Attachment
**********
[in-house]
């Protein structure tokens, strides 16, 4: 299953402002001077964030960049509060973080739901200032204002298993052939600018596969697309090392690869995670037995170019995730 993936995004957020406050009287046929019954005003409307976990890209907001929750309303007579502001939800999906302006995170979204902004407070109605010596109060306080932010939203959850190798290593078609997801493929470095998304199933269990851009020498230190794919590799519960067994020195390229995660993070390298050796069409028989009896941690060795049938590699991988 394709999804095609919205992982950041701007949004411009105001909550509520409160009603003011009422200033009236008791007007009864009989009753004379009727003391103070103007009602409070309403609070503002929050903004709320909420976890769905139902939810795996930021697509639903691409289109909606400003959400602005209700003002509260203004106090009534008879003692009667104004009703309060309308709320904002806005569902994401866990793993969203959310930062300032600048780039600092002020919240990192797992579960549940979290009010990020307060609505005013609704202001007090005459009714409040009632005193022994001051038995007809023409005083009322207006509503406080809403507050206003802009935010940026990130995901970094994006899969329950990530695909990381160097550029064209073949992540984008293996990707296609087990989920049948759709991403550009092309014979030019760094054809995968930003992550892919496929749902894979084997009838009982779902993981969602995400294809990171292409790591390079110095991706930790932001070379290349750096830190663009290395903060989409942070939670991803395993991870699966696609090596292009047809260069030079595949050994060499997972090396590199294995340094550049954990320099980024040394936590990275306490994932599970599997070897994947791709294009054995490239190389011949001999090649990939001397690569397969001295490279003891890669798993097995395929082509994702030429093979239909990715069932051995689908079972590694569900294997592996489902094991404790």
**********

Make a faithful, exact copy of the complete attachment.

[in-house]
């Protein structure tokens, strides 16, 4: 299953402002001077964030960049509060973080739901200032204002298993052939600018596969697309090392690869995670037995170019995730 993936995004957020406050009287046929019954005003409307976990890209907001929750309303007579502001939800999906302006995170979204902004407070109605010596109060306080932010939203959850190798290593078609997801493929470095998304199933269990851009020498230190794919590799519960067994020195390229995660993070390298050796069409028989009896941690060795049938590699991988 394709999804095609919205992982950041701007949004411009105001909550509520409160009603003011009422200033009236008791007007009864009989009753004379009727003391103070103007009602409070309403609070503002929050903004709320909420976890769905139902939810795996930021697509639903691409289109909606400003959400602005209700003002509260203004106090009534008879003692009667104004009703309060309308709320904002806005569902994401866990793993969203959310930062300032600048780039600092002020919240990192797992579960549940979290009010990020307060609505005013609704202001007090005459009714409040009632005193022994001051038995007809023409005083009322207006509503406080809403507050206003802009935010940026990130995901970094994006899969329950990530695909990381160097550029064209073949992540984008293996990707296609087990989920049948759709991403550009092309014979030019760094054809995968930003992550892919496929749902894979084997009838009982779902993981969602995400294809990171292409790591390079110095991706930790932001070379290349750096830190663009290395903060989409942070939670991803395993991870699966696609090596292009047809260069030079595949050994060499997972090396590199294995340094550049954990320099980024040394936590990275306490994932599970599997070897994947791709294009054995490239190389011949001999090649990939001397690569397969001295490279003891890669798993097995395929082509994702030429093979239909990715069932051995689908079972590694569900294997592996489902094991404790």